Plain Language Summaries

How are students' beliefs about science related to their knowledge about how science works?

Whoever asserts something today often justifies it either with scientific findings or with personal experiences. The current age of "post-truth" is characterized, among other things, by the fact that justification by personal experience is experiencing an upswing. If one wants to examine this phenomenon scientifically by looking at beliefs, various constructs that have already been researched to a greater or lesser extent suggest themselves: Beliefs about the utility of science and of personal experiences, trust in science, and epistemic beliefs, i.e., beliefs about the nature of knowledge and knowing.

Person  who considers alternatives
Aims and questions of the study

So far, little is known about how these different constructs are related. Moreover, knowledge might also play a role, more specifically knowledge about how science works. It was therefore the aim of the present study to explore the relationships between beliefs about the utilits of science and personal experiences, trust in science, epistemic beliefs, and knowledge about how science works.

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A paper-based questionnaire study was conducted in which 315 students of psychology, educational science, and teaching at the University of Bamberg participated. The data were collected before the Covid-19 pandemic at the end of various university courses. The students indicated their agreement with four statements each about the usefulness of science and personal experiences and with eight statements about their trust in science and scientists. They also indicated their agreement with 26 statements about epistemic beliefs related to the following five subdomains:

  • the uncertainty of knowledge, i.e., whether knowledge is considered more tentative or certain (not changing);
  • the simplicity of knowledge, i.e., whether knowledge is more likely to be viewed as simple or as complex;
  • the possibility of justifying knowledge by personal opinion, i.e. whether knowledge can be justified by personal opinion or whether facts exist;
  • the possibility to justify knowledge by reference to an authority or an expert;
  • the need to justify knowledge by reference to multiple sources.

To assess their knowledge about how science works, the students were presented with nine short scenarios, in each of which they had to select the one from four alternatives that most closely corresponds to a scientific procedure. Topics were, for example, the control group design of a study, probabilities or the generalizability of results. For each correct solution, the students received one point, so a total of 9 points could be achieved. In addition, the students were asked to indicate which courses on scientific methods they had already attended. From this, the number of attended courses was included in the further analysis.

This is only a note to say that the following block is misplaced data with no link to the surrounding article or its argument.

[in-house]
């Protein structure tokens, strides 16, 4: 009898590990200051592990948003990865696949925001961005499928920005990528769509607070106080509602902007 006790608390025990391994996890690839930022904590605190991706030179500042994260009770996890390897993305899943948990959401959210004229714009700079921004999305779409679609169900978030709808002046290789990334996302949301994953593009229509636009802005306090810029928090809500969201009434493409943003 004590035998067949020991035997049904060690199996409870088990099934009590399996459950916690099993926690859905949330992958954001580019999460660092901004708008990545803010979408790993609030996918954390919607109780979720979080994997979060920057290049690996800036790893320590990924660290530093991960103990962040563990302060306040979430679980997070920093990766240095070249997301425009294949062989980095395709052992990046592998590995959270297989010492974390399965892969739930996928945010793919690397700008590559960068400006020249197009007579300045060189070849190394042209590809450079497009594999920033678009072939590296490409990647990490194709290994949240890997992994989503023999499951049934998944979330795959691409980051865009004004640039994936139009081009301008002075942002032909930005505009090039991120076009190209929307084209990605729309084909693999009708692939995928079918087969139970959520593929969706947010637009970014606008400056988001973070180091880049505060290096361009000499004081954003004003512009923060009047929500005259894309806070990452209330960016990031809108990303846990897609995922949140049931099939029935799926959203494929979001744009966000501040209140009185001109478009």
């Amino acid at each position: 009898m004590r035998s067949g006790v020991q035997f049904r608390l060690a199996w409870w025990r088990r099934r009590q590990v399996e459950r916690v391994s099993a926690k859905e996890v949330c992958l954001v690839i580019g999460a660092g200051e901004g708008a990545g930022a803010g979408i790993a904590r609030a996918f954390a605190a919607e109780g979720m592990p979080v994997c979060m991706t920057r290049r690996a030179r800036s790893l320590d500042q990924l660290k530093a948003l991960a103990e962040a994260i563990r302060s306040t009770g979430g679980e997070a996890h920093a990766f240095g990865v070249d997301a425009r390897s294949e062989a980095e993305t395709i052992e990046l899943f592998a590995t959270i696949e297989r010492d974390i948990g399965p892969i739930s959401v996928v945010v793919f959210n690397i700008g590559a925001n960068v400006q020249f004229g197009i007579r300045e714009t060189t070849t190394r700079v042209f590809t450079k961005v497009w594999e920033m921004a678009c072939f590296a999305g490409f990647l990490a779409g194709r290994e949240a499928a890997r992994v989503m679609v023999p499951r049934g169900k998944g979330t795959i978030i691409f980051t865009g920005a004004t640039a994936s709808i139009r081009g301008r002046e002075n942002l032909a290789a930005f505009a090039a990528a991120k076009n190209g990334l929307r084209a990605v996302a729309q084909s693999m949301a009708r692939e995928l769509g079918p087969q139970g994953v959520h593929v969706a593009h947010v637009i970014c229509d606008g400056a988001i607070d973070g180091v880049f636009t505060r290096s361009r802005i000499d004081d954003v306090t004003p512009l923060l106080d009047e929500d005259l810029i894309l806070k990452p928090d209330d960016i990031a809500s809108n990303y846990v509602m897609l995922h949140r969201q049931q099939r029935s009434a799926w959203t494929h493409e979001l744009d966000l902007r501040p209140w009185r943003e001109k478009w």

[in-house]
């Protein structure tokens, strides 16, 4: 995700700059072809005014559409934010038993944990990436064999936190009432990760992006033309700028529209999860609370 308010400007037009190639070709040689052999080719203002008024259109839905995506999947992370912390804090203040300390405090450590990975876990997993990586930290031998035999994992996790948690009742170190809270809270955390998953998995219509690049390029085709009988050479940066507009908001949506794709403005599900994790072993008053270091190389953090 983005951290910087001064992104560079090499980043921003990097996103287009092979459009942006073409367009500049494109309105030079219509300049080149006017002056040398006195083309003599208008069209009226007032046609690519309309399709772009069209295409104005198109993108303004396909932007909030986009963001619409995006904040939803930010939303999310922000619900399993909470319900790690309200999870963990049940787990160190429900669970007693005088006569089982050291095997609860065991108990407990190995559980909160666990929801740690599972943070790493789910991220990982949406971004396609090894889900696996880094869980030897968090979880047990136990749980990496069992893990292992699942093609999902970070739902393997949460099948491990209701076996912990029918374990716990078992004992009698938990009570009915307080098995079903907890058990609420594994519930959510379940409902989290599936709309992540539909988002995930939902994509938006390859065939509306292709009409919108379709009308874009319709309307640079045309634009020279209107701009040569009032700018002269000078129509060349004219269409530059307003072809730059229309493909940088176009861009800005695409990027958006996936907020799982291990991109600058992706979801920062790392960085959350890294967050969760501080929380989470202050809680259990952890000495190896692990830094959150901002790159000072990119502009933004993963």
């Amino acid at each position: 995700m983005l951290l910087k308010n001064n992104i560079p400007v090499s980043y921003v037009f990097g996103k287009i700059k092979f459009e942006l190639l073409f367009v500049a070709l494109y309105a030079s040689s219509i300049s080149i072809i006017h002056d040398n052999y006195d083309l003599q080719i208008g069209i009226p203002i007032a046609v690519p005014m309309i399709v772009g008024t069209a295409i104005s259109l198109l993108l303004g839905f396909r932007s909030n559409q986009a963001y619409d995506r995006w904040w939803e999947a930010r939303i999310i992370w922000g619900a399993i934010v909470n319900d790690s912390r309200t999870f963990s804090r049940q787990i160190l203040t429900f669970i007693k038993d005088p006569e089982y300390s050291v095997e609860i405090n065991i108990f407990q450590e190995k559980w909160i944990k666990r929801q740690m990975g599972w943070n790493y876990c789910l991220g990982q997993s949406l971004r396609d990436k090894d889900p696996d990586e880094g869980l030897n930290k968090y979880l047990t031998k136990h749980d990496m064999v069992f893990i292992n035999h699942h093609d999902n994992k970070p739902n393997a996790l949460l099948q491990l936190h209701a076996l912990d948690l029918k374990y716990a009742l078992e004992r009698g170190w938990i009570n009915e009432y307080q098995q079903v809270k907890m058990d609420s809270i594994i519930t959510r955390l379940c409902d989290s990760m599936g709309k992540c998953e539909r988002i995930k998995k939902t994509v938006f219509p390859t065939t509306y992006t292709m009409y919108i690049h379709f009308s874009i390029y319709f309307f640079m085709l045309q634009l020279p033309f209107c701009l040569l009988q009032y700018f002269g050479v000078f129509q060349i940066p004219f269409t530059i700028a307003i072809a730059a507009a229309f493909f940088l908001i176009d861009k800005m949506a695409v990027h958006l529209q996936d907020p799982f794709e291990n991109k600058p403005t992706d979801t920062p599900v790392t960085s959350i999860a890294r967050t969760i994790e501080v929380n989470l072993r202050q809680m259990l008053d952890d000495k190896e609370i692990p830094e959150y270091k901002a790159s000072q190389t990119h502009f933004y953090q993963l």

For the analysis, a latent model was specified, i.e., a model in which a latent measurement error-adjusted value was calculated for each construct, which was then correlated with the other latent values. For knowledge about how science works and number of courses, only the respective summed value (without measurement error adjustment) was included.


A number of interesting findings emerged regarding the correlation of beliefs:

  • Trust in science correlated positively with perceived utility of science, but not with perceived utility of personal experiences.
  • The belief that knowledge is uncertain (normatively a desirable belief) correlated negatively with trust in science. Trust in science was also positively correlated with the belief that knowledge can be justified by reference to authority and negatively correlated with the belief that knowledge can be justified by personal opinion.
  • Perceived utility of science and of personal experiences, respectively also correlated with epistemic beliefs.

Knowledge of how science works was also correlated with beliefs. Knowledge correlated ...

  • ... positively with trust in science,
  • ... positively with the conviction that knowledge is uncertain,
  • ... negatively with the conviction that knowledge is simply structured,
  • ... negatively with the belief that knowledge can be justified by personal opinion.

Controlling for knowledge, the number of methods courses correlated negatively only with the perceived simplicity of knowledge.

Relevance of the results

The results show that the different constructs on science-related beliefs cover different aspects. This means that in further studies on this topic several of these constructs should possibly be included; at least it should be considered which construct is best able to capture the research question.

Furthermore, the results show that some normatively desired beliefs seem to contradict each other. For example, both a high level of trust in science and a rather skeptical attitude toward authority (as justification of knowledge) are normatively desired - however, these two constructs correlate highly with each other. However, this also makes sense against the background that scientists (who are to be trusted) are experts and therefore authorities.

The findings on the connection between knowledge about how science works and (desired) beliefs about science are encouraging - after all, they give rise to the hope that positive beliefs could also be fostered by appropriate training. However, the latter would first have to be verified in a further study.

The scientific publication

Schoor, C. (in press). University students’ beliefs about science and their relationship with knowledge about science. European Journal of Psychology of Education. (Open Access)

The project

The study was conducted within the project Contexts, which was funded by the German Research Foundation (DFG).